The best is yet to come. Di Battista cites Danish journalist Jeppe Duva, who claims the talk about climate change has become a convenient pretext for politicians to avoid dealing with much more pressing issues such as pension cuts and the labor market.
The Avvenire writers reply is Manzonian:
“Duva, who are you?” they ask. They claim it will certainly not be Duva, “hitherto unknown to us, that will tell the truth about this subject.” In fact, the Italian scientists were undoubtedly unknown to them, as were the scientists Lindzen, Christy and Clark. They probably never heard of specialists Carlo Rubbia or Antonino Zichichi. They follow Greta, and that is enough.
However, they do know someone else. They challenge Jeppe Duva’s dubious authority with that of Philip Alston, author of an in-depth ‘historical’ report published in Avvenire denouncing the impending “climate apartheid” (click here). Alston is not just any journalist. Avvenire says he is the UN special rapporteur on extreme poverty and human rights. Yet the Calvi & Lavazza duo forgot to check Alston’s background. He is only a lawyer specializing in international law and has no scientific much less climate-related expertise. Just as Avvenire, he is a simple repeater of UN buzzwords.
Here the outlandish part ends, and the disturbing one begins. On July 4, Avvenire published an article by Fr. Virginio Colmegna, an Ambrosian priest well known for his social commitment to charitable works and his obviously left-leaning political activism (click here). Father Colmegna supports a great idea of Avvenire called “Saturdays for the Future,” which copies the inevitable Greta’s “Fridays for the Future” program.
Saturdays will be dedicated to “eco-sustainable shopping.” Many slogans in Father Colmegna’s speech can be skipped to focus on this passage: “This is about overcoming anthropocentrism in order to revive the centrality of being guardians of Creation. Here the Christian tradition has to learn from other religious traditions and visions of the world with a more harmonious and integrated approach to ecology and the natural world.”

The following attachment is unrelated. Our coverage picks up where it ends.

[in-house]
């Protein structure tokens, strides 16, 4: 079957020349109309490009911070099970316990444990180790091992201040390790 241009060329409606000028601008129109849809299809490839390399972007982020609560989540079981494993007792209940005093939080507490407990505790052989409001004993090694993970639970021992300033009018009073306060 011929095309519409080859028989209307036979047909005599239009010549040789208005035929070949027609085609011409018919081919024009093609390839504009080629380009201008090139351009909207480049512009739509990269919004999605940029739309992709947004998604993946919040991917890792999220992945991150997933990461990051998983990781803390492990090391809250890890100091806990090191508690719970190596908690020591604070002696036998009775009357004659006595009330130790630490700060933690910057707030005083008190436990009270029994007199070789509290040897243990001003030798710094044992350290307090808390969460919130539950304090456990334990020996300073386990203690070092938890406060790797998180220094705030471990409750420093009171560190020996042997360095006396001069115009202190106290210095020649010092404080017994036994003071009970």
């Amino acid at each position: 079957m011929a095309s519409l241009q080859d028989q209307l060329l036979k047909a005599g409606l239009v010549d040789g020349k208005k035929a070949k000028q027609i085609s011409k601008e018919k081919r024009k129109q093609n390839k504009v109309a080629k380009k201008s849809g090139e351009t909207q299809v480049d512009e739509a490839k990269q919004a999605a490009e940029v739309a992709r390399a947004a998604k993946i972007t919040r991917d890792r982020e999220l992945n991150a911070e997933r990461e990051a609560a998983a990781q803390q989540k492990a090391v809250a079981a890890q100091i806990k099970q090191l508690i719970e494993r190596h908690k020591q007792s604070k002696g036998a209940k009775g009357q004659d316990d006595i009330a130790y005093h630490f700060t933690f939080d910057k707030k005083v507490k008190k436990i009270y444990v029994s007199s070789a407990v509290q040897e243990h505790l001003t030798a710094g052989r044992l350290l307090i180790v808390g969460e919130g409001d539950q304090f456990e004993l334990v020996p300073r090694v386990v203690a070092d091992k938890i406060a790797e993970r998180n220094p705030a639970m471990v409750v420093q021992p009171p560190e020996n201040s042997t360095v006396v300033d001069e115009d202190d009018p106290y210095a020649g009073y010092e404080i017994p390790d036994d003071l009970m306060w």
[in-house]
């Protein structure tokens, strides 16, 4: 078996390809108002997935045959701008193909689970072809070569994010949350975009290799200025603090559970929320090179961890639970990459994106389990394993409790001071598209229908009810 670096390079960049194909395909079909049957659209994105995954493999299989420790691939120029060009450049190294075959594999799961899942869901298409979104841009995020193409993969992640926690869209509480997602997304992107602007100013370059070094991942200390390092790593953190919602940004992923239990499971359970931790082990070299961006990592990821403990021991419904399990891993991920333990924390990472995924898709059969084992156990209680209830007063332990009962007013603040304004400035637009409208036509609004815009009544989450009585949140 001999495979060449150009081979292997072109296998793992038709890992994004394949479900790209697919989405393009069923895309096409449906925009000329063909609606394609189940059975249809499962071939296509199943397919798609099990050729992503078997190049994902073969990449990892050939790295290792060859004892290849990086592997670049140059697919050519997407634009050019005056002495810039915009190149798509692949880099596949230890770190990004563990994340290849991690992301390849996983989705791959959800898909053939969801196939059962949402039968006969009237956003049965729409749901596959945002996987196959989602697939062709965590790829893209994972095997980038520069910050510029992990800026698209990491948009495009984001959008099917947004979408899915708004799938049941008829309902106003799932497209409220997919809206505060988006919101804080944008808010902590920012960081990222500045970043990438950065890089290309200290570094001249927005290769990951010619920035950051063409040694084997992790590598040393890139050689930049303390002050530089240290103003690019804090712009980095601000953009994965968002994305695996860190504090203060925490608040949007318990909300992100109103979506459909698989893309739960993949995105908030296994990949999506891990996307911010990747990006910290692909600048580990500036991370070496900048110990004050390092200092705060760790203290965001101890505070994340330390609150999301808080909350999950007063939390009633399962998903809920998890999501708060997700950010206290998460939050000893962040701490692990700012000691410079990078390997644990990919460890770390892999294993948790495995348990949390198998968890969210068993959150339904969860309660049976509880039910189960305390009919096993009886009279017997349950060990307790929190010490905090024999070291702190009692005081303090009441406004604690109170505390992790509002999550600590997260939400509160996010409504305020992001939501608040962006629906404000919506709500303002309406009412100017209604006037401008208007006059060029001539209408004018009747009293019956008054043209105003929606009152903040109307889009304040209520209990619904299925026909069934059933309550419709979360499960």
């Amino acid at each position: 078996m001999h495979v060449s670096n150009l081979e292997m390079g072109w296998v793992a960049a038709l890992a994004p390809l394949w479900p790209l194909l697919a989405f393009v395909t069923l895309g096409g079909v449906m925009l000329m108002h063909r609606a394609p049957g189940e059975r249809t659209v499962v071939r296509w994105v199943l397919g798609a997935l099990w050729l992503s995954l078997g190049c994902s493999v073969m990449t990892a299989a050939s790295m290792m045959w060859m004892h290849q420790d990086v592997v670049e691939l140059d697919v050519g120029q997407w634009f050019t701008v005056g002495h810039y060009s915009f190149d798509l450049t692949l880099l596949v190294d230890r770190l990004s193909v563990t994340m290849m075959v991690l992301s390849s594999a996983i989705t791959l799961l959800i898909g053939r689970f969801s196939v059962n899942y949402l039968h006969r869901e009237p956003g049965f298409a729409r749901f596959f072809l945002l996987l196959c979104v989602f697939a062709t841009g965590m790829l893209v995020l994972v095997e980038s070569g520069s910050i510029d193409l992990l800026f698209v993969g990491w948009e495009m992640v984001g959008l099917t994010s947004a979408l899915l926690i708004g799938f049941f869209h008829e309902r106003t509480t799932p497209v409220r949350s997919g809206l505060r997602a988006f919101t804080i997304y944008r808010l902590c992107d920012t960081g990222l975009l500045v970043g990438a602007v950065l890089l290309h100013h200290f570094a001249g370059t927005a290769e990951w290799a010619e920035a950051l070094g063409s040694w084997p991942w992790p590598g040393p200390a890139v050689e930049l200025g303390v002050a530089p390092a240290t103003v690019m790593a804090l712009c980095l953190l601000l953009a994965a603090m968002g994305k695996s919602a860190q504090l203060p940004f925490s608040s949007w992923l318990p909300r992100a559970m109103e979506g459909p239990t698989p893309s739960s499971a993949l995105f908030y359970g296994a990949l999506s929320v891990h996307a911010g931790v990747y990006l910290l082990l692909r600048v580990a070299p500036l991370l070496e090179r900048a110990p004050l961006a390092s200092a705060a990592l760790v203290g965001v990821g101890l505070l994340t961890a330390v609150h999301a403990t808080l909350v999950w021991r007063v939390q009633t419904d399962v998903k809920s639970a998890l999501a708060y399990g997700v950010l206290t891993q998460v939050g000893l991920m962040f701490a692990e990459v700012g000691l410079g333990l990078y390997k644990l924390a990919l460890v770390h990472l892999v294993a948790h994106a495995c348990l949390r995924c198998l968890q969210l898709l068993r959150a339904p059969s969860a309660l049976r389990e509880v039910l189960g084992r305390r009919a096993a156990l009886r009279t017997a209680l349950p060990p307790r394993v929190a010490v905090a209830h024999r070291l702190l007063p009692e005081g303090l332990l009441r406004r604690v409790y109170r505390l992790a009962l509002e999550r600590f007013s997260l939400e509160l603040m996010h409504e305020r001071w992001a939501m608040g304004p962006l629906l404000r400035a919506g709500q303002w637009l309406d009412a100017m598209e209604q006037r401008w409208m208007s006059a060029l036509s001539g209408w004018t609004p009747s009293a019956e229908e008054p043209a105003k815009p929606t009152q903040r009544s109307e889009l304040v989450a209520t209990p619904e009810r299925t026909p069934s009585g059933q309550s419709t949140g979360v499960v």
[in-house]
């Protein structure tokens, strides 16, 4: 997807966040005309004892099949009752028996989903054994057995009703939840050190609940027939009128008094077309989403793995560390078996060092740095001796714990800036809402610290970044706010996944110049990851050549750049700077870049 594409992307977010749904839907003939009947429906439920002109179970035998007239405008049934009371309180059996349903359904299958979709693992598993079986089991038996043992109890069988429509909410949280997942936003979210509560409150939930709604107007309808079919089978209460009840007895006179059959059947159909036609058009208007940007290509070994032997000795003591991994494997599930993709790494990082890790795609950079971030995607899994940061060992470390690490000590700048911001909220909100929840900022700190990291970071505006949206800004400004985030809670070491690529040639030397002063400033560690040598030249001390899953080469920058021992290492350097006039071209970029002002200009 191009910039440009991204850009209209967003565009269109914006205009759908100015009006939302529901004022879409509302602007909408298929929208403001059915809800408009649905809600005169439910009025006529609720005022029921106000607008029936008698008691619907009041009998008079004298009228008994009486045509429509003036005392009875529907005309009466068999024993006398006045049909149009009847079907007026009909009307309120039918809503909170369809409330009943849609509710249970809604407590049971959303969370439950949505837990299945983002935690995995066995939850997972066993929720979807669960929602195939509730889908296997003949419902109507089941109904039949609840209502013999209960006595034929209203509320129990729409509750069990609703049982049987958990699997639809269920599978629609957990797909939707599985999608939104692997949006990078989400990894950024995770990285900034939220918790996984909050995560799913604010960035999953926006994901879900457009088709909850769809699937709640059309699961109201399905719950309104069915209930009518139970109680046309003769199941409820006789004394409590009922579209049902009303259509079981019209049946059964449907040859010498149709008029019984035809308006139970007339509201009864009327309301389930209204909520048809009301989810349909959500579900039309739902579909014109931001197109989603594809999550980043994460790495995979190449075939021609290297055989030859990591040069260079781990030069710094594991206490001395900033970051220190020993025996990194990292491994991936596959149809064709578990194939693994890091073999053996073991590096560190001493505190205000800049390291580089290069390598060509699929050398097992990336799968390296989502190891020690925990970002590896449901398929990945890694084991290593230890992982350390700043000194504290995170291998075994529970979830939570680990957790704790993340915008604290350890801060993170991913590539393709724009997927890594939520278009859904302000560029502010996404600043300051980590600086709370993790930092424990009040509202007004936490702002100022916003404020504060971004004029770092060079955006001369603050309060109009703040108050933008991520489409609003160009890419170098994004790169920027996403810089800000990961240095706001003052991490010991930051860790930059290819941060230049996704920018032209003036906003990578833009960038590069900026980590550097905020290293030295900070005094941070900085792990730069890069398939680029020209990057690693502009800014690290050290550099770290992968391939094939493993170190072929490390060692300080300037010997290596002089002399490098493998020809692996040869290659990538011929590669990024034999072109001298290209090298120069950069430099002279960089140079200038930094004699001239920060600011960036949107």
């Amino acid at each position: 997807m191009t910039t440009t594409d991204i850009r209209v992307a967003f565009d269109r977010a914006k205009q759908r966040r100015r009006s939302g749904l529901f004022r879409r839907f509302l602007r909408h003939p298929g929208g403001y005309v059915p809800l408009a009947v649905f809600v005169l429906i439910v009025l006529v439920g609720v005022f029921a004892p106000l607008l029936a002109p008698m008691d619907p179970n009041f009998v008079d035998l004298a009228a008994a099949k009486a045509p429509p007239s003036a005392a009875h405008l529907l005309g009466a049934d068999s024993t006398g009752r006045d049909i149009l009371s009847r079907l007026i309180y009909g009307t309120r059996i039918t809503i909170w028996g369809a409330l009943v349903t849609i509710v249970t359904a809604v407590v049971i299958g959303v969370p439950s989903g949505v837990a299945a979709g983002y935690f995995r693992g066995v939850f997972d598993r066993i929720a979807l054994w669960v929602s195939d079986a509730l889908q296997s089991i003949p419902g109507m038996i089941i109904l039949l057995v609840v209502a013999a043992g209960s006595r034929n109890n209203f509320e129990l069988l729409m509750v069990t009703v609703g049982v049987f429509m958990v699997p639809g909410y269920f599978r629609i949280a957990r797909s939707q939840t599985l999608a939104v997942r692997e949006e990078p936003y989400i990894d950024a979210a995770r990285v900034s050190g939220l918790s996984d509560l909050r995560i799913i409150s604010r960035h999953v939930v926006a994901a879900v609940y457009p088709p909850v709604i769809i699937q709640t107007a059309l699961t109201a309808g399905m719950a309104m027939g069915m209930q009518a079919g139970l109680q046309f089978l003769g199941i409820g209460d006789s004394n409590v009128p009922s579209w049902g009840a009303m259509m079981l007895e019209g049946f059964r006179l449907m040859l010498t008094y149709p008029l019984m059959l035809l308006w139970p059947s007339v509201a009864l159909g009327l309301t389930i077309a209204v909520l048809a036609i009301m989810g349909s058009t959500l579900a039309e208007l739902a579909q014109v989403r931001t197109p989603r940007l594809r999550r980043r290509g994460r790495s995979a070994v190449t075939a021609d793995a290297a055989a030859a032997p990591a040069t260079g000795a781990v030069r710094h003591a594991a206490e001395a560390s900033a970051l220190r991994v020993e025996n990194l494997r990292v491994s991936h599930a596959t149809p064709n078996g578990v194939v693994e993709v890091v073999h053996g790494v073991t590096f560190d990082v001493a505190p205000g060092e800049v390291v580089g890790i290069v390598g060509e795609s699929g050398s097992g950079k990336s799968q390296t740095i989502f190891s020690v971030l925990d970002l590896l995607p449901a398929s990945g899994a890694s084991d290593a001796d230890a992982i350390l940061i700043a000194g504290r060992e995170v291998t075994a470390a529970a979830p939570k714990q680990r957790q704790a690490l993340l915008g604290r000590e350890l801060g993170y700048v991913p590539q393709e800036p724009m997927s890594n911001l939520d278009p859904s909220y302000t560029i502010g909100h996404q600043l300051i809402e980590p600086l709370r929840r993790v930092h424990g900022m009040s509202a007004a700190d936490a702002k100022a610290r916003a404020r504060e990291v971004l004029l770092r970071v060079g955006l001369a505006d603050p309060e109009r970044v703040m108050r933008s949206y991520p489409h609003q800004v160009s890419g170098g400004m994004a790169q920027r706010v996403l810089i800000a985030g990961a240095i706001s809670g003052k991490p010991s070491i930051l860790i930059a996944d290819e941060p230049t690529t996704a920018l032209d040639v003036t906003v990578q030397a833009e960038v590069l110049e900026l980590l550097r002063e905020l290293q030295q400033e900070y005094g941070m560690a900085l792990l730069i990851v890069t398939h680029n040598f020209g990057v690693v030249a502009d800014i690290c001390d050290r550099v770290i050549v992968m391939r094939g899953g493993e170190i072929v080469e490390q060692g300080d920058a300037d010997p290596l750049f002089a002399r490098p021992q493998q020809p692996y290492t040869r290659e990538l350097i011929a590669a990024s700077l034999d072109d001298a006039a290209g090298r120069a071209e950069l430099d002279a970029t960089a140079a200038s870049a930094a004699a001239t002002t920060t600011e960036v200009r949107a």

What is really at stake with the ecological debate is an apostasy from Catholicism. Fr. Colmegna and those of a certain Catholic current are not criticizing a deviant or degenerate form of anthropocentrism. Their target is the centrality of man’s role as such. They contest the idea of man, whom God placed at the top of Creation and who is responsible for Creation before God. Father Colmegna reference to “overcoming” this notion leads straight to the ideology of the Earth Charter, in which man is simply part of a “community of beings” together with plants and animals. Man’s role in this community translates into “causing the least possible annoyance.”
Christianity becomes the culprit because it causes anthropocentrism, which is destroying the earth. Christianity must learn how to live in harmony with nature from other religions. Which religions? Obviously from primitive pantheistic cultures, as can be seen by reading the working document for the Synod on the Amazon. The idea that these cultures allegedly were in harmony with nature is a big lie. It is as if Revelation did not deal with man’s relationship with Creation and as if there were no Catholic examples in history of the real way to care for Creation. For them, Catholicism has nothing to tell the world. It is just a string of mistakes with so much to learn from others. We only redeem ourselves with “ecological conversion” and by helping the poor and migrants.
As seen on La Nuova Bussola Quotidiana.